(CNN) -- Here's a look at what you need to know about the European Debt Crisis which has affected the countries of Cyprus, Greece, Ireland, Italy, Portugal and Spain.
July 11, 2011 - An munitions explosion at a naval base kills 13 people and destroys the country's main power station. The resulting blackouts severely impact the tourism and finance sectors of the economy.
December 23, 2011 - After a series of credit downgrades and exposure to the financial crisis in Greece, Cyprus signs an agreement with Russia for an emergency loan worth €2.5 billion to shore up its economy. Cyprus agrees to pay the loan back over 4.5 years with a 4.5% interest rate.
June 25, 2012 - The government of Cyprus announces that it will seek a bailout from the EU and the IMF to prop up its banks. According to the International Monetary Fund, banks in Cyprus have approximately €152 billion in outstanding loans or other money at risk, which is eight times the country's gross domestic product.
January 21, 2013 - Eurozone finance minister tell the government of Cyprus that a bailout will be delayed over concerns that the bailout of €17 billion is too large. The amount is almost equivalent to the country's annual gross domestic product.
February 24, 2013 - Conservative Nicos Anastasiades is elected president by a double-digit margin.
March 16, 2013 - Cyprus reaches an agreement on a bailout with eurozone finance ministers, the IMF and the European Central Bank. The terms include a one-time tax of 9.9% on bank deposits of more than €100,000. Smaller deposits would pay a tax of 6.75%. This "haircut" reduces the total amount of the EU bailout to approximately €10 billion. Cyprus also agrees to raise its corporate tax rate and ensure its banks aren't havens for money laundering.
March 19, 2013 - Cyprus' Parliament rejects the EU bailout, after protests from the public.
March 19, 2013 - The U.K. flies a plane with €1 million aboard to provide cash for 3,000 British soldiers stationed on Cyprus.
March 20, 2013 - Cyprus' finance minister, Michael Sarris holds talks with top Russian officials.
March 20, 2013 - Cyprus' cabinet holds emergency talks to work out a new deal with either Russia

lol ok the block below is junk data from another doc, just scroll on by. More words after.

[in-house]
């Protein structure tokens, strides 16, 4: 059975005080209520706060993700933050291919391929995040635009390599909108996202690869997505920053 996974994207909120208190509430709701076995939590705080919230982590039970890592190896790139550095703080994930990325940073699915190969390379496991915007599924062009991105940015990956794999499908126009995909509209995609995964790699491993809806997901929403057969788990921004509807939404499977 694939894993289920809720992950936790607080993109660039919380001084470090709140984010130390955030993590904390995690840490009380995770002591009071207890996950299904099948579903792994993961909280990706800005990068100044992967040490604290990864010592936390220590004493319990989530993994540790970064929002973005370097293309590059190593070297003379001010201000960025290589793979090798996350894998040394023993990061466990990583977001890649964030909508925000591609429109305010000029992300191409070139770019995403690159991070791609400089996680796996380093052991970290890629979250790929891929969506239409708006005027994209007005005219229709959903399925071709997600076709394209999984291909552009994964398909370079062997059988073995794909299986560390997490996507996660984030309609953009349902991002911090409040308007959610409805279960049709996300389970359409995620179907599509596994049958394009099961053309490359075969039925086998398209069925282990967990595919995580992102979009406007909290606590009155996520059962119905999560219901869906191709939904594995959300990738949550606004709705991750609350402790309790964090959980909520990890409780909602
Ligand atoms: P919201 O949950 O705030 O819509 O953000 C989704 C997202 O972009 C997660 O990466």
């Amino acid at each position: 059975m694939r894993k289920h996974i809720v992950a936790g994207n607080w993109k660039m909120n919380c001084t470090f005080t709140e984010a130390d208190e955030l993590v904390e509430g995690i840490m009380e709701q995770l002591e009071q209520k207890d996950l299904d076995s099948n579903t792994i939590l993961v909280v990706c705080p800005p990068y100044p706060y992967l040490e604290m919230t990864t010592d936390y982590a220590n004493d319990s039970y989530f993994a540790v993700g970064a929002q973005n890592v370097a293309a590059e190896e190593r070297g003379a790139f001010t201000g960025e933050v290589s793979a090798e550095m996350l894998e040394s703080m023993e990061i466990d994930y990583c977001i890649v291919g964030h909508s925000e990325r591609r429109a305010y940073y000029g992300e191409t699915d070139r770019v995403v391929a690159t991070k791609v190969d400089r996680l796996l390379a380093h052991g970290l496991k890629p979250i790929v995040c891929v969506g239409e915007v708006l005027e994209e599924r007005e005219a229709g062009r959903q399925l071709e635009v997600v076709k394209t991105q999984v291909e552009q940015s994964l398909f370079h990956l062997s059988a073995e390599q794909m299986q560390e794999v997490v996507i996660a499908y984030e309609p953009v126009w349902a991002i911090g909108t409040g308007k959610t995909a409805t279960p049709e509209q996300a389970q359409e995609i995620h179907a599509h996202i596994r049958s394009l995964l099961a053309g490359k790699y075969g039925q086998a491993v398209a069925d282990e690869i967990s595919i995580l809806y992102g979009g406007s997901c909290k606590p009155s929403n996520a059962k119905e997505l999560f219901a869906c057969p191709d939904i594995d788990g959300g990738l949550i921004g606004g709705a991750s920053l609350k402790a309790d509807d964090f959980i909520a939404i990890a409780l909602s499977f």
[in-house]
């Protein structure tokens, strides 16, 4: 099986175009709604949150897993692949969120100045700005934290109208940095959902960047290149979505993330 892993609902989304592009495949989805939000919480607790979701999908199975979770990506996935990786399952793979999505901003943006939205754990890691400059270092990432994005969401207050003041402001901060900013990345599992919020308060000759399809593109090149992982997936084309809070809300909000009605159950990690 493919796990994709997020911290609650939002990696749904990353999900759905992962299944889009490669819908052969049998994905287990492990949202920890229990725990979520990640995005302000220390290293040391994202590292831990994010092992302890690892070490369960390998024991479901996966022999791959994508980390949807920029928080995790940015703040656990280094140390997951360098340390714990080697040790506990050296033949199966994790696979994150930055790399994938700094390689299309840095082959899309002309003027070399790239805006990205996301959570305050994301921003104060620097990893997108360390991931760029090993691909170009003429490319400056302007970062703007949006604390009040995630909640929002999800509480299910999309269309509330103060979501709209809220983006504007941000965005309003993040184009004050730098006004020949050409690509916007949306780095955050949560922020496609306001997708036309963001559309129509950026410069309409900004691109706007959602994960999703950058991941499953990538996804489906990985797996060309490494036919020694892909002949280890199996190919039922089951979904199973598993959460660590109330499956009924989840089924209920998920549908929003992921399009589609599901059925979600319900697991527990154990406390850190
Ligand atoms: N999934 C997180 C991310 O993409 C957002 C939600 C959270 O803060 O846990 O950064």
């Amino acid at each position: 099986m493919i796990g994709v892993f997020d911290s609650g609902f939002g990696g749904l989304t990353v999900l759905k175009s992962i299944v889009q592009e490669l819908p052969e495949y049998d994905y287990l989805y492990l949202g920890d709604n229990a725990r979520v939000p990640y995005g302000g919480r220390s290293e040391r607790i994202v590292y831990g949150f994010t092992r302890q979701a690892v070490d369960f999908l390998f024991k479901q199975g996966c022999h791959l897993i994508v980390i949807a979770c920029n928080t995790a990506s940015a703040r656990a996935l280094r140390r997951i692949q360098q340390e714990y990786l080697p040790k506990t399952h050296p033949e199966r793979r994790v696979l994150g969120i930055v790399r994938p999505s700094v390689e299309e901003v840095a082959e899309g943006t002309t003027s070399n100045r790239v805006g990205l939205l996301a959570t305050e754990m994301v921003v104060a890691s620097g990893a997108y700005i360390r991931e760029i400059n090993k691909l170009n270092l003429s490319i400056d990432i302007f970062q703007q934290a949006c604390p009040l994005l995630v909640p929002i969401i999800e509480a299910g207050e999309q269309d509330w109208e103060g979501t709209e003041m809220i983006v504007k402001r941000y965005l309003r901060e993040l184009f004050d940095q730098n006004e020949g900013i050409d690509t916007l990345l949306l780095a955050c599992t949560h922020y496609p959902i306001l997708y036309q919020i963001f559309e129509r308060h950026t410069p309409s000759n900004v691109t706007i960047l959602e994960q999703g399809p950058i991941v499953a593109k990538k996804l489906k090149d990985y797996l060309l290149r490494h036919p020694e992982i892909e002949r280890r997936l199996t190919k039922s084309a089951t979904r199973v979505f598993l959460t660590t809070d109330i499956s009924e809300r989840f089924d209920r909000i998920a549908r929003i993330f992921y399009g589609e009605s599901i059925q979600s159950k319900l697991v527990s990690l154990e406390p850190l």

or the EU. The government orders banks that have been closed since March 16, to remain closed.
March 25, 2013 - Cyprus reaches a deal with the EU for a €10 billion bailout. The terms include: closure of the country's second biggest bank, Popular Bank of Cyprus; an increase of tax rates on capital gains and businesses; privatization of state assets; and reduction of the size of the banking industry by 2018. Approximately 10,000 people may lose their jobs.
March 25, 2013 - Cyprus' Ministry of Finance announces that banks will remain closed until March 28th, to guard against people rushing to withdraw their money.
March 28, 2013 - Banks reopen.
April 30, 2013 - The parliament votes to approves the EU bailout.
January 1, 2001 - Greece drops its currency, the drachma, to join the European Union "eurozone." Greece is the 12th country to adopt the currency. In order to meet the EU's standards, Greece makes deep cuts in public spending.
2004 - Greece spends approximately $11 billion dollars (U.S.) on the Summer Olympics in Athens.
November 15, 2004 - Greece admits that it gave misleading information to gain admittance to the eurozone. One of the EU's requirements for eurozone member countries is deficits below 3% of GDP. Greece has not met those criteria since 1999.
March 29, 2005 - The government hikes taxes on alcohol and tobacco to raise funds.
June 2005 - Unions call for strikes in response to Prime Minister Kostas Karamanlis's plan to cut pensions and raise the retirement age.
January-March 2006 - Greece shows signs of improvement with 4% growth in the GDP.
October 4, 2009 - George Papandreou wins election as prime minister.
November 2009 - Greece's national debt reaches €262 billion. Prime Minister George Papandreou says that the 2009 budget deficit will be 12.7% of GDP, far above the EU limit of 3%.
December 14, 2009 - Prime Minister Papandreou announces plans to cut public sector employment, reduce military spending, and cut government spending in other areas.
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